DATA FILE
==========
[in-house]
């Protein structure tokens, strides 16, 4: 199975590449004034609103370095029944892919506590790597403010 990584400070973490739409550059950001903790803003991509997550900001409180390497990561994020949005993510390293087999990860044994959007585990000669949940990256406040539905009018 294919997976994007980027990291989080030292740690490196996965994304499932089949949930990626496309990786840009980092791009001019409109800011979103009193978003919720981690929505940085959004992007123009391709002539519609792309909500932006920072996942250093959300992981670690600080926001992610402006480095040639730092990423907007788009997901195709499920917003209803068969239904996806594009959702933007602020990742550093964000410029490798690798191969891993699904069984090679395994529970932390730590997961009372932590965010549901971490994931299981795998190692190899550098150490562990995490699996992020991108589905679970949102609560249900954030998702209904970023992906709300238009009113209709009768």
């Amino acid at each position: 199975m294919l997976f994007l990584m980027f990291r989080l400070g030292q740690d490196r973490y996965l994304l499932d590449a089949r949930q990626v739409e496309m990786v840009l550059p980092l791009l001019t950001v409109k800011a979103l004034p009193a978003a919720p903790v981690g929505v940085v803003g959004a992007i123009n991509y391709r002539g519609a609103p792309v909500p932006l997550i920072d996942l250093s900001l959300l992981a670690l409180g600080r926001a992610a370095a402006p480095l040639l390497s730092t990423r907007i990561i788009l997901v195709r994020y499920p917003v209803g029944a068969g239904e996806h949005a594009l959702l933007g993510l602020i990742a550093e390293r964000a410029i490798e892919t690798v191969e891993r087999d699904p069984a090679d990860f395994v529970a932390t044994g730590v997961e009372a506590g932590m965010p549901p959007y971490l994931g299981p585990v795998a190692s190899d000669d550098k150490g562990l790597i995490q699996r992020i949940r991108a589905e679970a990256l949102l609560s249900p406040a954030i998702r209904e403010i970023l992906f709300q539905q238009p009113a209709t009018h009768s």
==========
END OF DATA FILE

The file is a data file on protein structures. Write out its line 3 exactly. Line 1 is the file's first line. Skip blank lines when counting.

């Amino acid at each position: 199975m294919l997976f994007l990584m980027f990291r989080l400070g030292q740690d490196r973490y996965l994304l499932d590449a089949r949930q990626v739409e496309m990786v840009l550059p980092l791009l001019t950001v409109k800011a979103l004034p009193a978003a919720p903790v981690g929505v940085v803003g959004a992007i123009n991509y391709r002539g519609a609103p792309v909500p932006l997550i920072d996942l250093s900001l959300l992981a670690l409180g600080r926001a992610a370095a402006p480095l040639l390497s730092t990423r907007i990561i788009l997901v195709r994020y499920p917003v209803g029944a068969g239904e996806h949005a594009l959702l933007g993510l602020i990742a550093e390293r964000a410029i490798e892919t690798v191969e891993r087999d699904p069984a090679d990860f395994v529970a932390t044994g730590v997961e009372a506590g932590m965010p549901p959007y971490l994931g299981p585990v795998a190692s190899d000669d550098k150490g562990l790597i995490q699996r992020i949940r991108a589905e679970a990256l949102l609560s249900p406040a954030i998702r209904e403010i970023l992906f709300q539905q238009p009113a209709t009018h009768s």